S&Ds call for urgent action to prevent looming famine in Nigeria, Somalia, South Sudan and Yemen
The Socialists and Democrats are alarmed at the warning of the UN Refugee Agency (UNHCR) of the death risk from starvation in South Sudan, Somalia, Yemen and Nigeria is rising and call for urgent action to prevent the looming famine. The S&Ds also voiced their concerns that the situation would evolve to a humanitarian crisis in the region, thereby exacerbating the already mounting displacement of people. According to UNHCR, the famine which is mostly caused by droughts, would entail a steep increase in the numbers of people arriving to Europe in 2017.
S&D vice-president Elena Valenciano MEP said:
The warning of the UN Refugee Agency is alarming. At the moment, 20 million people are severely affected by the droughts in Nigeria, Somalia, South Sudan and Yemen out of whom 4.2 million are refugees. In South Sudan alone, more than one million people are at the brink of famine, whereas in Ethiopia, 50-79 per cent of the newly arriving Somali refugee children are facing starvation.
Droughts are causing acute malnutrition, which coupled with conflict in South Sudan and collapsing economies lead to insecurity in Somalia and rising internal displacement. In this context, the risks for the entire populations can prove disastrous.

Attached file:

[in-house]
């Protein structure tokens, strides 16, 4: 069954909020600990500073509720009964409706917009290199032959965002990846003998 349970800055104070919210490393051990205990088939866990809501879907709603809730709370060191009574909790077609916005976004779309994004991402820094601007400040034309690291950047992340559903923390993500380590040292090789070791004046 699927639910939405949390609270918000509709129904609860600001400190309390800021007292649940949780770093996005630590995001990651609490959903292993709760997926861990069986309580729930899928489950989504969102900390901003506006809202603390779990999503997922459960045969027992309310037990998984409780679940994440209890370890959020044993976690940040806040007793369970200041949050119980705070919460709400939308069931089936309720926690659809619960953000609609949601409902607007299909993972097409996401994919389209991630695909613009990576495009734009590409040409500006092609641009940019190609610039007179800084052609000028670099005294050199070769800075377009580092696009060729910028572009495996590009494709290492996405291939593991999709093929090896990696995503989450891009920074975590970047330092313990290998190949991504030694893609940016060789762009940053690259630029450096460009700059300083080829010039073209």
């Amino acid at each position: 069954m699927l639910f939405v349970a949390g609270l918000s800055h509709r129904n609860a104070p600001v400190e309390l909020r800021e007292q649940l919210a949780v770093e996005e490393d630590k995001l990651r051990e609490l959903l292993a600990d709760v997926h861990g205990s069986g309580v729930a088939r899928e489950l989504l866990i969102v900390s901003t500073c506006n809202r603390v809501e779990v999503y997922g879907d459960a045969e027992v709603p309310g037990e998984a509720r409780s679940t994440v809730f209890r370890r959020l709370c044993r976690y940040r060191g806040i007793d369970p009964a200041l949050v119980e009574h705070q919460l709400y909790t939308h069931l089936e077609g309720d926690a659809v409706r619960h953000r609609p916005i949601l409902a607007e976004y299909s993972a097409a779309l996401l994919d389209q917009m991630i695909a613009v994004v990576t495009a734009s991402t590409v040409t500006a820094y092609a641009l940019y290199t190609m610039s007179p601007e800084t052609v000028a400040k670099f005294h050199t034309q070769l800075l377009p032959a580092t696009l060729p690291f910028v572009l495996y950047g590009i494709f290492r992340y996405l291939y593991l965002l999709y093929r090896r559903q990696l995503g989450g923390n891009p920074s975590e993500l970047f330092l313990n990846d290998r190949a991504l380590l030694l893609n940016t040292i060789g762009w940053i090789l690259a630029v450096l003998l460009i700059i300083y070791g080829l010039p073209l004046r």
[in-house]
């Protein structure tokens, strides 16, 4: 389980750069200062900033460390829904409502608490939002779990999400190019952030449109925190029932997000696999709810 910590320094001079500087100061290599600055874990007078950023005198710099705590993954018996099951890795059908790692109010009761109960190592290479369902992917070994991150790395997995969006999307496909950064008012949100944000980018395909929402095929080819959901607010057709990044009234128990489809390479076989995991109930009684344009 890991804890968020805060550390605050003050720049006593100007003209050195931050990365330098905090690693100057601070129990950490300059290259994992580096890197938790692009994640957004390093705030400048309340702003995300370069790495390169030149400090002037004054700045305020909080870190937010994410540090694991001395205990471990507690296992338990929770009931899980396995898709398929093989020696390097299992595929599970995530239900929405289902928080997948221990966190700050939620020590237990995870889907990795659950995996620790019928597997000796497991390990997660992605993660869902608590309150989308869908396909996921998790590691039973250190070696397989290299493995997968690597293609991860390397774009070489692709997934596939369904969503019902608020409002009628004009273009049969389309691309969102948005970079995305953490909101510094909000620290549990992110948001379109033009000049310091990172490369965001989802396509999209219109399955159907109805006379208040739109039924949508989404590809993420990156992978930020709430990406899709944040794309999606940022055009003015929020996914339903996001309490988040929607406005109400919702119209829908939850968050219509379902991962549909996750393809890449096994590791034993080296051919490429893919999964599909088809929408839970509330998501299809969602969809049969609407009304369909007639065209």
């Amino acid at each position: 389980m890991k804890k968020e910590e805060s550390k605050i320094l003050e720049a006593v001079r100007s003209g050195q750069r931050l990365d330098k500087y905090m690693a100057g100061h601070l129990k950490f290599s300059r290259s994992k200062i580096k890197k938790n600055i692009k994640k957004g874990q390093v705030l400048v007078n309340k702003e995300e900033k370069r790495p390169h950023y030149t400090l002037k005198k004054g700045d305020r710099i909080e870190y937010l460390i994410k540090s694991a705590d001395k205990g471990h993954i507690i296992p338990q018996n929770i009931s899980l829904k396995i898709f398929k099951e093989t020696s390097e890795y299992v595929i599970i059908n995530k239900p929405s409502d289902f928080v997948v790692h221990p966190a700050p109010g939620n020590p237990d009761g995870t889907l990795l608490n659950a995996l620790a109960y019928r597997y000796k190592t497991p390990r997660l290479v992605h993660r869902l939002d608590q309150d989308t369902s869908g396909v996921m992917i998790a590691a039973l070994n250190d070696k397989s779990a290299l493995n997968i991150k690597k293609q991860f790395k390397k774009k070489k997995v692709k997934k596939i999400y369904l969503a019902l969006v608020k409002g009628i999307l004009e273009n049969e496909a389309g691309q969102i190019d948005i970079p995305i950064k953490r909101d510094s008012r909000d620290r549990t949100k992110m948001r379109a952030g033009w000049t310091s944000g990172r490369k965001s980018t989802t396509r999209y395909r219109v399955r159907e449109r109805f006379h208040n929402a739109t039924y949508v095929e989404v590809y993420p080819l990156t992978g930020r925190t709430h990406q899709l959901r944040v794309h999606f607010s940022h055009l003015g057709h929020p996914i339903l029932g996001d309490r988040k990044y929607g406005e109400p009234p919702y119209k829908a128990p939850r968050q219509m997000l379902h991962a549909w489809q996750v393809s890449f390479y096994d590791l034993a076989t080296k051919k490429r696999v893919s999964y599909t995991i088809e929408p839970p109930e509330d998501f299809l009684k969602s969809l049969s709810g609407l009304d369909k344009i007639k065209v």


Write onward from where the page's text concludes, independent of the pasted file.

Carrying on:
The European Union and the international community must urgently scale up efforts to prevent a new humanitarian crisis. We, thus, call on the EU and other donor countries to increase funds in order to urgently avert the looming famine.
GPF president, S&D MEP Enrique Guerrero Salom said:
Millions of people around the world are suffering from hunger as a cause of war, many of them long-lasting, such as climate change and poverty. This situation forces them to move in search of food and safety. Malnutrition particularly targets children, who need more food assistance. Our immediate response requires increasing efforts and awareness of this very grave situation. We cannot allow a repeat of the situation in 2011, when more than 260,000 people lost their lives in the Horn of Africa because of the drought. It is urgent that funding deficits are addressed so that a humanitarian crisis of this nature can be avoided.